I think the difference this time is the overall supporting cast. When Trotter left, then-defensive coordinator Jim Johnson still had Carlos Emmons, the best strongside linebacker of this Eagles era. He also had Dawkins, Troy Vincent and Hugh Douglas, all playing at a high level. The next year, when Simoneau wasn't everything the Birds thought he would be, they still put that same group around him, augmented by hard-hitting strong safety Mike Lewis.

Bottom line, if McDermott had a Dawkins, or even an Emmons, to buttress a makeshift middle linebacking rotation, we might not have seen a trade for Witherspoon. This isn't a bad Eagles defense, but it is young in spots. With Bradley going down, Dawkins' absence as a tackler, leader, and patroller-over-the-middle has resonated way beyond what management envisioned when it calculated it could afford to let Dawk test the free-agent market.

The unsettling thing about the signing of Trotter, as neat as it was to have Trot back in the locker room, was the scent of desperation that accompanied the move. Witherspoon is less of a shot in the dark, given that he has been starting in the NFL this season, but his acquisition shows a disquietingly high level of concern by management, nonetheless.

'Skins shuffle

Washington coach Jim Zorn detailed the new playcalling protocol to reporters yesterday, as his (?) team began preparing to play the Eagles. Apparently, to be involved in the chain of command, you have to be named "Sherman."

"Actually what's going to happen is, [offensive consultant Sherman Lewis] is going to send them down to Sherman Smith. I'm going to bring Sherman Smith, our coordinator, down on the field and he will relay it in," Zorn said. "They will be talking about how that will go. Sherman is pretty experienced being on the sidelines. He has been on the sidelines his whole career. I will be walking around and I will be listening."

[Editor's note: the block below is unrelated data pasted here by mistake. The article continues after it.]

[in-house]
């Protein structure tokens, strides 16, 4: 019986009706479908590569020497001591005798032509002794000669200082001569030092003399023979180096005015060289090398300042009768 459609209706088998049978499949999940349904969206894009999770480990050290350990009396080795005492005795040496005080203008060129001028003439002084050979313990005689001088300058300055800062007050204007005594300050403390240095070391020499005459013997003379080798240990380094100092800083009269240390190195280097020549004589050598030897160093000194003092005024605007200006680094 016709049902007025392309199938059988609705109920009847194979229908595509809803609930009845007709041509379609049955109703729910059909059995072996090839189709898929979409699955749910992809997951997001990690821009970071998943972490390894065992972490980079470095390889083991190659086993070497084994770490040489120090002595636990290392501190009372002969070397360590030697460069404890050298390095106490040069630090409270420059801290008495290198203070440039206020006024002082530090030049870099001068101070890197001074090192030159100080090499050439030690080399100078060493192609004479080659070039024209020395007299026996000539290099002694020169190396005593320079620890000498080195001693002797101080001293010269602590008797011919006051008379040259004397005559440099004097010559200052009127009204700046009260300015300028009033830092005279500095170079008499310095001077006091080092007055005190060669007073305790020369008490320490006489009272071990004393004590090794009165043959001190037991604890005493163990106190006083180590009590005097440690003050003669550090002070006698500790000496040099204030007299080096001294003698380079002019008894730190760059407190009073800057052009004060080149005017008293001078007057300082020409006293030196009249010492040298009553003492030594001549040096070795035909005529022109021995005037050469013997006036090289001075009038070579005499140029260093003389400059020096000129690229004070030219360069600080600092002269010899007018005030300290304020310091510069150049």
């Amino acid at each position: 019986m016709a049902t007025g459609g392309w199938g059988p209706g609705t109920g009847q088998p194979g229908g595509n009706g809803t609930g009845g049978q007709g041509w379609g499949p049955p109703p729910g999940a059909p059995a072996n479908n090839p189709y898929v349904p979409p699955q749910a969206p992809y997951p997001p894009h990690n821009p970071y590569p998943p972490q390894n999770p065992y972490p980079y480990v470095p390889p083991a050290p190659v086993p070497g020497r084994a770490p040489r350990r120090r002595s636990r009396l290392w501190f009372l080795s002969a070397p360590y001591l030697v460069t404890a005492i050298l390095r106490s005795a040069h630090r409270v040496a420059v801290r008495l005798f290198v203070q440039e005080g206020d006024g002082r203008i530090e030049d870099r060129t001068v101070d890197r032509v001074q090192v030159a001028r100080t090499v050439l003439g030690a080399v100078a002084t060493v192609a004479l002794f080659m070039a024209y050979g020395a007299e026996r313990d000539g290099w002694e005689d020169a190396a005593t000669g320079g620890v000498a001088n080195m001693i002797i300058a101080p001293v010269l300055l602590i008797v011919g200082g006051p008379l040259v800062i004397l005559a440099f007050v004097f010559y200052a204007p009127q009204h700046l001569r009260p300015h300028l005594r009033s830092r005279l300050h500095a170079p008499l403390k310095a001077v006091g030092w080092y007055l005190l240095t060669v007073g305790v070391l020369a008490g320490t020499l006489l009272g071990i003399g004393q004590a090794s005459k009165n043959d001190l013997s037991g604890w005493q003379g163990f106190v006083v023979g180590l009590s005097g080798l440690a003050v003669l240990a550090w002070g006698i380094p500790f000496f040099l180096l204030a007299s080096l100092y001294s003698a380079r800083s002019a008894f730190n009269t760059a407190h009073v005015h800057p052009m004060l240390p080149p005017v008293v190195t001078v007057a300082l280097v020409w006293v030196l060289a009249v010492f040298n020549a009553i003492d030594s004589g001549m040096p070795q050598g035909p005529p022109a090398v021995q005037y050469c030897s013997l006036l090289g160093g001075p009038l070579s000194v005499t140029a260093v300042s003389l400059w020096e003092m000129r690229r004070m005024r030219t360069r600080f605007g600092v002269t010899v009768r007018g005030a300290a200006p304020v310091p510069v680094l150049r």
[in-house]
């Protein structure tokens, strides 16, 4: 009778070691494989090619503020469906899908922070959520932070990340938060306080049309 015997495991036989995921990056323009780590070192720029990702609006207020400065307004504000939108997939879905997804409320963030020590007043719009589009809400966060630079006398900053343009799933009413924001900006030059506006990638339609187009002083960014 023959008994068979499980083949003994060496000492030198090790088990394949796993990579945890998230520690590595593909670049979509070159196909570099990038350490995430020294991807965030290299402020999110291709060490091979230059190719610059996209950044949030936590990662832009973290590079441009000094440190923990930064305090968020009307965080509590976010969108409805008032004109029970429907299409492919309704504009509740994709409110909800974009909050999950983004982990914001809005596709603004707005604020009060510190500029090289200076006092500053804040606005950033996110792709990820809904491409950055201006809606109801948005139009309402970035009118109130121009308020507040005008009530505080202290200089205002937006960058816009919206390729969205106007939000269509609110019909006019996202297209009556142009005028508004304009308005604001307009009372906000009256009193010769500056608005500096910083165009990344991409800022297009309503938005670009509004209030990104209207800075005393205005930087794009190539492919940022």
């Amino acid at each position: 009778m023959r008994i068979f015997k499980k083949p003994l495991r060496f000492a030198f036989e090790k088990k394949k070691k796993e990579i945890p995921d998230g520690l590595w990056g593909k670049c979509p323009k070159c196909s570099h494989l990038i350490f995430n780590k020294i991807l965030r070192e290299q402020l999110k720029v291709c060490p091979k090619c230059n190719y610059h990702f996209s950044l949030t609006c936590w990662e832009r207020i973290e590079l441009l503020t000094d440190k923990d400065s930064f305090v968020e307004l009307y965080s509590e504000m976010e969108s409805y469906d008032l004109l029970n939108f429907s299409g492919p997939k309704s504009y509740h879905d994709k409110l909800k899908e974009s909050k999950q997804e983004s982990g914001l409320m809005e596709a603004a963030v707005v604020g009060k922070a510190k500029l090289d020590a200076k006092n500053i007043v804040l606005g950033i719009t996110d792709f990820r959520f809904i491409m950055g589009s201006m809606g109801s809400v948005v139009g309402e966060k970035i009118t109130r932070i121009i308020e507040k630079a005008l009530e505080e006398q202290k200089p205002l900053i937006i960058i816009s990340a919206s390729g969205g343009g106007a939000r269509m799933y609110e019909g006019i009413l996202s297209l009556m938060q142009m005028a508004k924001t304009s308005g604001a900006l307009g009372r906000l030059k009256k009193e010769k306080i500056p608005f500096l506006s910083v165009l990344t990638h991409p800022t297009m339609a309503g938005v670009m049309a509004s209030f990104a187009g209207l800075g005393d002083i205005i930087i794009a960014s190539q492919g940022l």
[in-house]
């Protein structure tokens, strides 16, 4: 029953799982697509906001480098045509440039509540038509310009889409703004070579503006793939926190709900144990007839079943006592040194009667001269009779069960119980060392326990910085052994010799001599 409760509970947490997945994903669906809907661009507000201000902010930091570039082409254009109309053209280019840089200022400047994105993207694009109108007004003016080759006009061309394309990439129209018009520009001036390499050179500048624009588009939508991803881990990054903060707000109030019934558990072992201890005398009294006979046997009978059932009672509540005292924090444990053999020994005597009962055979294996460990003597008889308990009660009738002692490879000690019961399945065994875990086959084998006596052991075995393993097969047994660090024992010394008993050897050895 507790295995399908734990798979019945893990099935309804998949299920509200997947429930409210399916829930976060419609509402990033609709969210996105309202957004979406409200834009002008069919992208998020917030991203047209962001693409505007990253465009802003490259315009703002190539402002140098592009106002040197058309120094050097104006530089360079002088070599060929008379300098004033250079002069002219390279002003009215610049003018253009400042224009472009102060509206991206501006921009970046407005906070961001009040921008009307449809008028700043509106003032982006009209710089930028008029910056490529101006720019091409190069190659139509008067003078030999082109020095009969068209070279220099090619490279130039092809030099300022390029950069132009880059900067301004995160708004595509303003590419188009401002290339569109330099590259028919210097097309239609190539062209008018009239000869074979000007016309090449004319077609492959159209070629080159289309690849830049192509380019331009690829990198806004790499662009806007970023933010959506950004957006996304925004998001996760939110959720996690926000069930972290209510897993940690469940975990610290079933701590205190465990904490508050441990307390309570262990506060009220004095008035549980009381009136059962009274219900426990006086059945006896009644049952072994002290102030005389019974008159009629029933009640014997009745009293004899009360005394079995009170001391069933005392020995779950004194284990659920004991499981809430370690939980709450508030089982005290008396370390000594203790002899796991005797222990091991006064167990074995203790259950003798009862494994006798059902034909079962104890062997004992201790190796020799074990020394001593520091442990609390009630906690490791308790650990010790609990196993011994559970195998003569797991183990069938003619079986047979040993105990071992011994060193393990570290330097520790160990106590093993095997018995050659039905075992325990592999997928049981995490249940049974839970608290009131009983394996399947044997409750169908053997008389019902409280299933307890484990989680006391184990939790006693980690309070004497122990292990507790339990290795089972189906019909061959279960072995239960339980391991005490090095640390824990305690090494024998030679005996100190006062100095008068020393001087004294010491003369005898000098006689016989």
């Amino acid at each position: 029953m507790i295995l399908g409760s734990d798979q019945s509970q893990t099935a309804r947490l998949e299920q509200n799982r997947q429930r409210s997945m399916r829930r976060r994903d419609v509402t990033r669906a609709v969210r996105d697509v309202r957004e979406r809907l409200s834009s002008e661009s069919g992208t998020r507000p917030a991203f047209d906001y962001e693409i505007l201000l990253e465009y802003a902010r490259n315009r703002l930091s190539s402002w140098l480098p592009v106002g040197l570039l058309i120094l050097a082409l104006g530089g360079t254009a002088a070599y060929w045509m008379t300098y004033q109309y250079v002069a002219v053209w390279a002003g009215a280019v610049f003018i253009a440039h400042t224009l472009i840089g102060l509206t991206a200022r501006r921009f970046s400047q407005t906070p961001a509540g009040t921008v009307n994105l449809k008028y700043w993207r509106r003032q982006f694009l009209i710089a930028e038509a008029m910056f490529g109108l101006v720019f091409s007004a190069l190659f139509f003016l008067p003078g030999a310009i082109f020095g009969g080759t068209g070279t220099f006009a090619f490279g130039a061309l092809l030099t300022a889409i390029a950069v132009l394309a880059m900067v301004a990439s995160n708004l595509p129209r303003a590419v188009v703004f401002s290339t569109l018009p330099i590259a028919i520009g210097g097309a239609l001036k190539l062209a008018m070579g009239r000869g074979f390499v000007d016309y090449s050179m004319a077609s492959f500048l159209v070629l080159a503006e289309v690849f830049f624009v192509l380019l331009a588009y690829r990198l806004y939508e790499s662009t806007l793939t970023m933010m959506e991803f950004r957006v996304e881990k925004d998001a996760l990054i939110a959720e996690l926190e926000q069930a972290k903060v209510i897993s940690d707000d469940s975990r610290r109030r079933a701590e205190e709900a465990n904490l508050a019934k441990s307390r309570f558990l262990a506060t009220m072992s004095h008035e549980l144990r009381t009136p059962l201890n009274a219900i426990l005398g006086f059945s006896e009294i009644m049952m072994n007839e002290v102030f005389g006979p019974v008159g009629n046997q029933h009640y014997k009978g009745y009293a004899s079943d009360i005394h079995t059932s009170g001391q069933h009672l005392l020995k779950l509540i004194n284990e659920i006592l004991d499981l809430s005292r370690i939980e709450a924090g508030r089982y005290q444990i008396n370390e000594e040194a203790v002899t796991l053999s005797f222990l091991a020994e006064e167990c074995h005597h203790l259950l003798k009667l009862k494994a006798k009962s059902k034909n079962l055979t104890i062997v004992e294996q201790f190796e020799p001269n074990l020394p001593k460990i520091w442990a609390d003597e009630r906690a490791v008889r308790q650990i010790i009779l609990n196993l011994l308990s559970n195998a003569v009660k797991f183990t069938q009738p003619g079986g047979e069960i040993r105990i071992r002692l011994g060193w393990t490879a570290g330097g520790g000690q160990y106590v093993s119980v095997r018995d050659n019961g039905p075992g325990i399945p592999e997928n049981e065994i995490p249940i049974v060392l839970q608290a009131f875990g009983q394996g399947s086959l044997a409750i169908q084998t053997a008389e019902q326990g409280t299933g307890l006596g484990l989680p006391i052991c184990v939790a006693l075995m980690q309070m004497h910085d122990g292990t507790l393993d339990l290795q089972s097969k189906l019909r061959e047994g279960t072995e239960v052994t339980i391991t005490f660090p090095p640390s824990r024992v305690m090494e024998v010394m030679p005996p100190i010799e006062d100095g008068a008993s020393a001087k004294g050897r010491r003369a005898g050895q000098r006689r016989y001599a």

Walking around and listening! Sounds like fun.

Meanwhile, quarterback Jason Campbell, back at the helm after being benched at halftime of last week's loss to Kansas City, sounded a Raiderslike note. The Eagles probably should be braced for a rally-'round-our-jobs effort.

"I don't know what it is, but guys have found that new energy and a new relief and relaxation - even talking to some of the coaches. Right now, for us, there is nothing to lose," Campbell said. "You've got to relax and just play the game and coach the game the way you want to, and just go out there and have some fun. That's the only way you're going to enjoy this. You can't go out there and play the game frustrated and worry about trying to be perfect every time. That forces you to think too much and not play up to your abilities."


The Seattle Seahawks have signed offensive lineman Mike Gibson off the Eagles' practice squad, according to the Seattle Post-Intelligencer. Gibson spent last year on injured reserve; before that, he was a teammate of DeSean Jackson at Cal. The Eagles probably will announce a replacement today . . . Birds begin their practice week today for the Monday night game at Washington; Andy Reid gave the team Tuesday and yesterday off following the trip back from California.

For more Eagles coverage and opinion, read the Daily News' Eagles blog, Eagletarian, at www.eagletarian.com.